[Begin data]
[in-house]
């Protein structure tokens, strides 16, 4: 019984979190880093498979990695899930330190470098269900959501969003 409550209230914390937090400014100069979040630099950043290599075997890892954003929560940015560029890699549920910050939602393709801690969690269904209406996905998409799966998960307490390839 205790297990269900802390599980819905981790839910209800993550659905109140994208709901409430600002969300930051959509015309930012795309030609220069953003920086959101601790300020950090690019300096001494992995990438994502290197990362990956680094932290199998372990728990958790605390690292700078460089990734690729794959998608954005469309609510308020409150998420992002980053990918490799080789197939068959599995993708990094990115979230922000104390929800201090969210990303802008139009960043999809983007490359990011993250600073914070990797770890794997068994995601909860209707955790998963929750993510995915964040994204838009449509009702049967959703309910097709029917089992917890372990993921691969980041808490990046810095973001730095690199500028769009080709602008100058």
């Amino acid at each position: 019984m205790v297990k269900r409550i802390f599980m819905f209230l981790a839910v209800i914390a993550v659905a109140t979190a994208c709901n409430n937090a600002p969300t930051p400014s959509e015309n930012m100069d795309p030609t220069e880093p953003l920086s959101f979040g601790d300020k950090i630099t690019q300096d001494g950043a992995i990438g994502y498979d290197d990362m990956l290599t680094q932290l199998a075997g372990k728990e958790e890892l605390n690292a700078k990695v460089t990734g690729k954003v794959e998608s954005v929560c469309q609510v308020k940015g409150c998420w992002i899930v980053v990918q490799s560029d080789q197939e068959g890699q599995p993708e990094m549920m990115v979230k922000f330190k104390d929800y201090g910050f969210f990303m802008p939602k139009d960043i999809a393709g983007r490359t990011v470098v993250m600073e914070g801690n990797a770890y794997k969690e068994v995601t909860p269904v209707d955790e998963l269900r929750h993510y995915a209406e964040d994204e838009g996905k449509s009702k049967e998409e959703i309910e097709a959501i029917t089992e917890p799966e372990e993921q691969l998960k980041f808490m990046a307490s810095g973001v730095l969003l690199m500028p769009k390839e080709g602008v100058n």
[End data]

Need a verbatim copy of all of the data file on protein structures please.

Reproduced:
[in-house]
């Protein structure tokens, strides 16, 4: 019984979190880093498979990695899930330190470098269900959501969003 409550209230914390937090400014100069979040630099950043290599075997890892954003929560940015560029890699549920910050939602393709801690969690269904209406996905998409799966998960307490390839 205790297990269900802390599980819905981790839910209800993550659905109140994208709901409430600002969300930051959509015309930012795309030609220069953003920086959101601790300020950090690019300096001494992995990438994502290197990362990956680094932290199998372990728990958790605390690292700078460089990734690729794959998608954005469309609510308020409150998420992002980053990918490799080789197939068959599995993708990094990115979230922000104390929800201090969210990303802008139009960043999809983007490359990011993250600073914070990797770890794997068994995601909860209707955790998963929750993510995915964040994204838009449509009702049967959703309910097709029917089992917890372990993921691969980041808490990046810095973001730095690199500028769009080709602008100058």
């Amino acid at each position: 019984m205790v297990k269900r409550i802390f599980m819905f209230l981790a839910v209800i914390a993550v659905a109140t979190a994208c709901n409430n937090a600002p969300t930051p400014s959509e015309n930012m100069d795309p030609t220069e880093p953003l920086s959101f979040g601790d300020k950090i630099t690019q300096d001494g950043a992995i990438g994502y498979d290197d990362m990956l290599t680094q932290l199998a075997g372990k728990e958790e890892l605390n690292a700078k990695v460089t990734g690729k954003v794959e998608s954005v929560c469309q609510v308020k940015g409150c998420w992002i899930v980053v990918q490799s560029d080789q197939e068959g890699q599995p993708e990094m549920m990115v979230k922000f330190k104390d929800y201090g910050f969210f990303m802008p939602k139009d960043i999809a393709g983007r490359t990011v470098v993250m600073e914070g801690n990797a770890y794997k969690e068994v995601t909860p269904v209707d955790e998963l269900r929750h993510y995915a209406e964040d994204e838009g996905k449509s009702k049967e998409e959703i309910e097709a959501i029917t089992e917890p799966e372990e993921q691969l998960k980041f808490m990046a307490s810095g973001v730095l969003l690199m500028p769009k390839e080709g602008v100058n």